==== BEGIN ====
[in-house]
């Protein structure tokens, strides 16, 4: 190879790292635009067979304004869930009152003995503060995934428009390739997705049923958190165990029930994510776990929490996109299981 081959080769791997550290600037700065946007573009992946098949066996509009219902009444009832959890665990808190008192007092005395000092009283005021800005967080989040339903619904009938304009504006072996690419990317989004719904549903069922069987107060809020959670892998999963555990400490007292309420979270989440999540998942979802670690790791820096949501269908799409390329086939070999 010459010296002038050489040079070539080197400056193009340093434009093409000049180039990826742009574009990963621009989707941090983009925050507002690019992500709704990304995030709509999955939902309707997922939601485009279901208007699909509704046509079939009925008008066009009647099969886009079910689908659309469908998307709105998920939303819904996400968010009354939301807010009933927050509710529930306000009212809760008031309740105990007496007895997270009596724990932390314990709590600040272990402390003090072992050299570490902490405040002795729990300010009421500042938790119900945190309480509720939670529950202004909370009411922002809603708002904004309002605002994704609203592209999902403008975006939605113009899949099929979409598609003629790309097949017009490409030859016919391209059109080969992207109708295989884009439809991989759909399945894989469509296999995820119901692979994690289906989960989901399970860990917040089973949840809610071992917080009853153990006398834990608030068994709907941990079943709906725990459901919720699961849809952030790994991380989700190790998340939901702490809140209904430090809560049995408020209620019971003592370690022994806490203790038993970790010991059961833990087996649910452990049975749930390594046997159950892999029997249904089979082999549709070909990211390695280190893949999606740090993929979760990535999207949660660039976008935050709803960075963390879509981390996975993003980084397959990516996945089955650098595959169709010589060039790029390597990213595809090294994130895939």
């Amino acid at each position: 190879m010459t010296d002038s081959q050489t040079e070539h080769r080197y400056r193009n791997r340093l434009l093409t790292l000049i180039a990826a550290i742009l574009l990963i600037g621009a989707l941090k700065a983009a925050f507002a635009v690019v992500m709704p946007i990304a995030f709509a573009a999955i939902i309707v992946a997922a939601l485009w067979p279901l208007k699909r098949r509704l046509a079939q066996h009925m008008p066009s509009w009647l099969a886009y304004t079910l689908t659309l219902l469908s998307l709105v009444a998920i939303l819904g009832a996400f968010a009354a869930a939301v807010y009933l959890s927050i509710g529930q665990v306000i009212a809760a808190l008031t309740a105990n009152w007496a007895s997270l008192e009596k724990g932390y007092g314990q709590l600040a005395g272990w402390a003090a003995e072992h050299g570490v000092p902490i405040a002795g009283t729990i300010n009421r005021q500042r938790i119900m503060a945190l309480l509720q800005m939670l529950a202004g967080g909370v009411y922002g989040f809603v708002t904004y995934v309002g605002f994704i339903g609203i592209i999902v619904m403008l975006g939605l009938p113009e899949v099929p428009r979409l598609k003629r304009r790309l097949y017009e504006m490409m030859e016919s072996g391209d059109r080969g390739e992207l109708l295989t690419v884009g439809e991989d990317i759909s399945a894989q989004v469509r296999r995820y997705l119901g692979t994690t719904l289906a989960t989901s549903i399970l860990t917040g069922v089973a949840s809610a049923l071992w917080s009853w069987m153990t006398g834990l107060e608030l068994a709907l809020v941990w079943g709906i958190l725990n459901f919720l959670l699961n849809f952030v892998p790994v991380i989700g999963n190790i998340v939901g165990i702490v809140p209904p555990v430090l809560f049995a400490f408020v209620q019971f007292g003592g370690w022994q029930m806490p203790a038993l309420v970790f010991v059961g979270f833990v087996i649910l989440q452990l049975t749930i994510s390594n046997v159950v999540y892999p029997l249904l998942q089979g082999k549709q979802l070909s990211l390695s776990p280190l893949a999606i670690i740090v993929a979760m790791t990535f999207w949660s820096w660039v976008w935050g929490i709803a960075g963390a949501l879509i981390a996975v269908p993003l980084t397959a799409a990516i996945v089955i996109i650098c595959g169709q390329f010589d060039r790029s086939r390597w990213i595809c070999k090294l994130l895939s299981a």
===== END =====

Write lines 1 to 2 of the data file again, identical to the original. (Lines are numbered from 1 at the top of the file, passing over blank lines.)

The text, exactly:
[in-house]
């Protein structure tokens, strides 16, 4: 190879790292635009067979304004869930009152003995503060995934428009390739997705049923958190165990029930994510776990929490996109299981 081959080769791997550290600037700065946007573009992946098949066996509009219902009444009832959890665990808190008192007092005395000092009283005021800005967080989040339903619904009938304009504006072996690419990317989004719904549903069922069987107060809020959670892998999963555990400490007292309420979270989440999540998942979802670690790791820096949501269908799409390329086939070999 010459010296002038050489040079070539080197400056193009340093434009093409000049180039990826742009574009990963621009989707941090983009925050507002690019992500709704990304995030709509999955939902309707997922939601485009279901208007699909509704046509079939009925008008066009009647099969886009079910689908659309469908998307709105998920939303819904996400968010009354939301807010009933927050509710529930306000009212809760008031309740105990007496007895997270009596724990932390314990709590600040272990402390003090072992050299570490902490405040002795729990300010009421500042938790119900945190309480509720939670529950202004909370009411922002809603708002904004309002605002994704609203592209999902403008975006939605113009899949099929979409598609003629790309097949017009490409030859016919391209059109080969992207109708295989884009439809991989759909399945894989469509296999995820119901692979994690289906989960989901399970860990917040089973949840809610071992917080009853153990006398834990608030068994709907941990079943709906725990459901919720699961849809952030790994991380989700190790998340939901702490809140209904430090809560049995408020209620019971003592370690022994806490203790038993970790010991059961833990087996649910452990049975749930390594046997159950892999029997249904089979082999549709070909990211390695280190893949999606740090993929979760990535999207949660660039976008935050709803960075963390879509981390996975993003980084397959990516996945089955650098595959169709010589060039790029390597990213595809090294994130895939």